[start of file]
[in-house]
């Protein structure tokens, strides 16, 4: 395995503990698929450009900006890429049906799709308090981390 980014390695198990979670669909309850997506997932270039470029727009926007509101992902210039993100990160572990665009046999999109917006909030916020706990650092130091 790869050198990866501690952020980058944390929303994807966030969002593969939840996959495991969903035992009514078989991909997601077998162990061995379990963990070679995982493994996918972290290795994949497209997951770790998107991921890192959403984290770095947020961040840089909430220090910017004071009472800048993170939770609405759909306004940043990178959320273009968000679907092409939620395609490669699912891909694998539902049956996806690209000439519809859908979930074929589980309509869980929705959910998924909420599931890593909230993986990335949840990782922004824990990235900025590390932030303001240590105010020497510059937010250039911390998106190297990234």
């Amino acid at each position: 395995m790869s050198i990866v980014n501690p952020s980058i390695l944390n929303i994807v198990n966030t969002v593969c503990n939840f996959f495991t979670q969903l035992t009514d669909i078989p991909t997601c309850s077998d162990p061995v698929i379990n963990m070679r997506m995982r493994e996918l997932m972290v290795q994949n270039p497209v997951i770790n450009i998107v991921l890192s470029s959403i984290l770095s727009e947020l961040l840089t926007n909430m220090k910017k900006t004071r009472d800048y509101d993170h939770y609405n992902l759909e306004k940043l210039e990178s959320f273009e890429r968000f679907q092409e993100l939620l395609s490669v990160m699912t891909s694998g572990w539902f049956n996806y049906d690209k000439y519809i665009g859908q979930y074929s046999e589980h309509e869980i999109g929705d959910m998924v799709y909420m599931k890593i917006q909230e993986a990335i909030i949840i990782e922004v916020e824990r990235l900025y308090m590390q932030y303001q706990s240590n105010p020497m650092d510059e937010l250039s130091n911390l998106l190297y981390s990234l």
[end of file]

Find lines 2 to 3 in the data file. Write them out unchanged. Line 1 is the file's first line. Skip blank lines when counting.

């Protein structure tokens, strides 16, 4: 395995503990698929450009900006890429049906799709308090981390 980014390695198990979670669909309850997506997932270039470029727009926007509101992902210039993100990160572990665009046999999109917006909030916020706990650092130091 790869050198990866501690952020980058944390929303994807966030969002593969939840996959495991969903035992009514078989991909997601077998162990061995379990963990070679995982493994996918972290290795994949497209997951770790998107991921890192959403984290770095947020961040840089909430220090910017004071009472800048993170939770609405759909306004940043990178959320273009968000679907092409939620395609490669699912891909694998539902049956996806690209000439519809859908979930074929589980309509869980929705959910998924909420599931890593909230993986990335949840990782922004824990990235900025590390932030303001240590105010020497510059937010250039911390998106190297990234």
């Amino acid at each position: 395995m790869s050198i990866v980014n501690p952020s980058i390695l944390n929303i994807v198990n966030t969002v593969c503990n939840f996959f495991t979670q969903l035992t009514d669909i078989p991909t997601c309850s077998d162990p061995v698929i379990n963990m070679r997506m995982r493994e996918l997932m972290v290795q994949n270039p497209v997951i770790n450009i998107v991921l890192s470029s959403i984290l770095s727009e947020l961040l840089t926007n909430m220090k910017k900006t004071r009472d800048y509101d993170h939770y609405n992902l759909e306004k940043l210039e990178s959320f273009e890429r968000f679907q092409e993100l939620l395609s490669v990160m699912t891909s694998g572990w539902f049956n996806y049906d690209k000439y519809i665009g859908q979930y074929s046999e589980h309509e869980i999109g929705d959910m998924v799709y909420m599931k890593i917006q909230e993986a990335i909030i949840i990782e922004v916020e824990r990235l900025y308090m590390q932030y303001q706990s240590n105010p020497m650092d510059e937010l250039s130091n911390l998106l190297y981390s990234l």